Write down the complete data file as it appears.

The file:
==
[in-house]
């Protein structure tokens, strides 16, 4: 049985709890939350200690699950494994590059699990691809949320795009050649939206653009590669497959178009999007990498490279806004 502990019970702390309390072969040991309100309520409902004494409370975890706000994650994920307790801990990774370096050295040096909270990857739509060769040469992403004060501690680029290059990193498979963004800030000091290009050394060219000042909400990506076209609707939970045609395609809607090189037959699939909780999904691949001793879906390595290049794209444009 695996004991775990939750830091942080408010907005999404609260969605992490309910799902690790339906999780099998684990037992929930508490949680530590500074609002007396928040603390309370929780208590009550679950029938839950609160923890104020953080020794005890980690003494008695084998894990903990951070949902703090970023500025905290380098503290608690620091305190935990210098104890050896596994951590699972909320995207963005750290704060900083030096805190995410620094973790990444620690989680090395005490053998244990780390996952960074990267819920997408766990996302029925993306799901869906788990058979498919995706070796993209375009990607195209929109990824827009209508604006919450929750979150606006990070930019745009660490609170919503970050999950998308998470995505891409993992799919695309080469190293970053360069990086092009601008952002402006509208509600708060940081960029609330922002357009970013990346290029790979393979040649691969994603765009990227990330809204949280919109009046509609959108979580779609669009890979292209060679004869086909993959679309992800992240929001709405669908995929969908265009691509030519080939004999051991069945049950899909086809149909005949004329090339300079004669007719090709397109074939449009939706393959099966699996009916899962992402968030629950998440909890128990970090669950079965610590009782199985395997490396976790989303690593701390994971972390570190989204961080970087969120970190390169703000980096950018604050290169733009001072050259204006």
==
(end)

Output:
[in-house]
């Protein structure tokens, strides 16, 4: 049985709890939350200690699950494994590059699990691809949320795009050649939206653009590669497959178009999007990498490279806004 502990019970702390309390072969040991309100309520409902004494409370975890706000994650994920307790801990990774370096050295040096909270990857739509060769040469992403004060501690680029290059990193498979963004800030000091290009050394060219000042909400990506076209609707939970045609395609809607090189037959699939909780999904691949001793879906390595290049794209444009 695996004991775990939750830091942080408010907005999404609260969605992490309910799902690790339906999780099998684990037992929930508490949680530590500074609002007396928040603390309370929780208590009550679950029938839950609160923890104020953080020794005890980690003494008695084998894990903990951070949902703090970023500025905290380098503290608690620091305190935990210098104890050896596994951590699972909320995207963005750290704060900083030096805190995410620094973790990444620690989680090395005490053998244990780390996952960074990267819920997408766990996302029925993306799901869906788990058979498919995706070796993209375009990607195209929109990824827009209508604006919450929750979150606006990070930019745009660490609170919503970050999950998308998470995505891409993992799919695309080469190293970053360069990086092009601008952002402006509208509600708060940081960029609330922002357009970013990346290029790979393979040649691969994603765009990227990330809204949280919109009046509609959108979580779609669009890979292209060679004869086909993959679309992800992240929001709405669908995929969908265009691509030519080939004999051991069945049950899909086809149909005949004329090339300079004669007719090709397109074939449009939706393959099966699996009916899962992402968030629950998440909890128990970090669950079965610590009782199985395997490396976790989303690593701390994971972390570190989204961080970087969120970190390169703000980096950018604050290169733009001072050259204006």